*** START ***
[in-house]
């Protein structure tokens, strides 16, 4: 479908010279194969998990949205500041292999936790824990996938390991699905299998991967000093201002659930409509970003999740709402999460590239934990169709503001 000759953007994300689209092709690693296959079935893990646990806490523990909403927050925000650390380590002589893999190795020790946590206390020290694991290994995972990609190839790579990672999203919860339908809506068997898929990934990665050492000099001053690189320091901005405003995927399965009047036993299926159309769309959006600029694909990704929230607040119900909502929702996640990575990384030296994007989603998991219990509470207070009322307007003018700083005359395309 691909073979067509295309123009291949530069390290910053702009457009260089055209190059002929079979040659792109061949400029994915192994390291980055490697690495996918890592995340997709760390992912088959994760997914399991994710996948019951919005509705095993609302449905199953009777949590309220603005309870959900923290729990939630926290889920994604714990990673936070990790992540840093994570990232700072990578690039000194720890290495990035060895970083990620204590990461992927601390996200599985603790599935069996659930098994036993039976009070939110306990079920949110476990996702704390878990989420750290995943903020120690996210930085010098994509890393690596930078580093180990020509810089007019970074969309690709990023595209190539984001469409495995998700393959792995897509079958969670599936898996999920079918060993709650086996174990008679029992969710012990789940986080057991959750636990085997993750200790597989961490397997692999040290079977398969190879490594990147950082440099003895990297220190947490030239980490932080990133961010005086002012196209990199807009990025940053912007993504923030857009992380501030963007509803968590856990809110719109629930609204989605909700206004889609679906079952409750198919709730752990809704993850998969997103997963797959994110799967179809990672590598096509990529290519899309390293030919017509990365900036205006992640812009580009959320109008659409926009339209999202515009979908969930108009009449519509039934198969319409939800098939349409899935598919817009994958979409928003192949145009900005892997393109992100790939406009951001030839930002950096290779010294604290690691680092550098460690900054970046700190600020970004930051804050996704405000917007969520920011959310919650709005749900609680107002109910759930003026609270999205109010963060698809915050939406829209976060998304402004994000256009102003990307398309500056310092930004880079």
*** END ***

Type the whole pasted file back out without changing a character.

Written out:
[in-house]
């Protein structure tokens, strides 16, 4: 479908010279194969998990949205500041292999936790824990996938390991699905299998991967000093201002659930409509970003999740709402999460590239934990169709503001 000759953007994300689209092709690693296959079935893990646990806490523990909403927050925000650390380590002589893999190795020790946590206390020290694991290994995972990609190839790579990672999203919860339908809506068997898929990934990665050492000099001053690189320091901005405003995927399965009047036993299926159309769309959006600029694909990704929230607040119900909502929702996640990575990384030296994007989603998991219990509470207070009322307007003018700083005359395309 691909073979067509295309123009291949530069390290910053702009457009260089055209190059002929079979040659792109061949400029994915192994390291980055490697690495996918890592995340997709760390992912088959994760997914399991994710996948019951919005509705095993609302449905199953009777949590309220603005309870959900923290729990939630926290889920994604714990990673936070990790992540840093994570990232700072990578690039000194720890290495990035060895970083990620204590990461992927601390996200599985603790599935069996659930098994036993039976009070939110306990079920949110476990996702704390878990989420750290995943903020120690996210930085010098994509890393690596930078580093180990020509810089007019970074969309690709990023595209190539984001469409495995998700393959792995897509079958969670599936898996999920079918060993709650086996174990008679029992969710012990789940986080057991959750636990085997993750200790597989961490397997692999040290079977398969190879490594990147950082440099003895990297220190947490030239980490932080990133961010005086002012196209990199807009990025940053912007993504923030857009992380501030963007509803968590856990809110719109629930609204989605909700206004889609679906079952409750198919709730752990809704993850998969997103997963797959994110799967179809990672590598096509990529290519899309390293030919017509990365900036205006992640812009580009959320109008659409926009339209999202515009979908969930108009009449519509039934198969319409939800098939349409899935598919817009994958979409928003192949145009900005892997393109992100790939406009951001030839930002950096290779010294604290690691680092550098460690900054970046700190600020970004930051804050996704405000917007969520920011959310919650709005749900609680107002109910759930003026609270999205109010963060698809915050939406829209976060998304402004994000256009102003990307398309500056310092930004880079």